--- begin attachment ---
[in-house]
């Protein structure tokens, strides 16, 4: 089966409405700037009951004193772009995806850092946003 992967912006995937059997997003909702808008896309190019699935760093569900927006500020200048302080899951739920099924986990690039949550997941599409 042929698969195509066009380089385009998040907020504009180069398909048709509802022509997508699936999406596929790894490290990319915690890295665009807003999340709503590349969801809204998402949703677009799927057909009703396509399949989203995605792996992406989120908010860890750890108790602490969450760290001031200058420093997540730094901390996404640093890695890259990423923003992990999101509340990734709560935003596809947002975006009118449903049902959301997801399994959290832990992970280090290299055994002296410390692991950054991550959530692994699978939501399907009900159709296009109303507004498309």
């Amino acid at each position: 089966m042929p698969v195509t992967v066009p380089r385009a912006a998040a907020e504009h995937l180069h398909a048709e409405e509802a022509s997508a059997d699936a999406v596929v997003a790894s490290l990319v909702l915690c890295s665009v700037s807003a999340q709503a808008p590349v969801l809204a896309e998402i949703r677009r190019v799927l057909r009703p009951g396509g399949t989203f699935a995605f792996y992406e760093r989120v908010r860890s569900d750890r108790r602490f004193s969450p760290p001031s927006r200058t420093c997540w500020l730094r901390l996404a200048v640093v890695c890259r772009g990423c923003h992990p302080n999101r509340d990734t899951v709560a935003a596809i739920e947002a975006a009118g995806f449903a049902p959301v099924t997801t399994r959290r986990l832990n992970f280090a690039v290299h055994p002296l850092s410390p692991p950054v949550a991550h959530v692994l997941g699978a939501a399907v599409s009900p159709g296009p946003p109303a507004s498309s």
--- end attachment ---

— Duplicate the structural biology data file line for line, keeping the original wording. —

[in-house]
């Protein structure tokens, strides 16, 4: 089966409405700037009951004193772009995806850092946003 992967912006995937059997997003909702808008896309190019699935760093569900927006500020200048302080899951739920099924986990690039949550997941599409 042929698969195509066009380089385009998040907020504009180069398909048709509802022509997508699936999406596929790894490290990319915690890295665009807003999340709503590349969801809204998402949703677009799927057909009703396509399949989203995605792996992406989120908010860890750890108790602490969450760290001031200058420093997540730094901390996404640093890695890259990423923003992990999101509340990734709560935003596809947002975006009118449903049902959301997801399994959290832990992970280090290299055994002296410390692991950054991550959530692994699978939501399907009900159709296009109303507004498309």
């Amino acid at each position: 089966m042929p698969v195509t992967v066009p380089r385009a912006a998040a907020e504009h995937l180069h398909a048709e409405e509802a022509s997508a059997d699936a999406v596929v997003a790894s490290l990319v909702l915690c890295s665009v700037s807003a999340q709503a808008p590349v969801l809204a896309e998402i949703r677009r190019v799927l057909r009703p009951g396509g399949t989203f699935a995605f792996y992406e760093r989120v908010r860890s569900d750890r108790r602490f004193s969450p760290p001031s927006r200058t420093c997540w500020l730094r901390l996404a200048v640093v890695c890259r772009g990423c923003h992990p302080n999101r509340d990734t899951v709560a935003a596809i739920e947002a975006a009118g995806f449903a049902p959301v099924t997801t399994r959290r986990l832990n992970f280090a690039v290299h055994p002296l850092s410390p692991p950054v949550a991550h959530v692994l997941g699978a939501a399907v599409s009900p159709g296009p946003p109303a507004s498309s």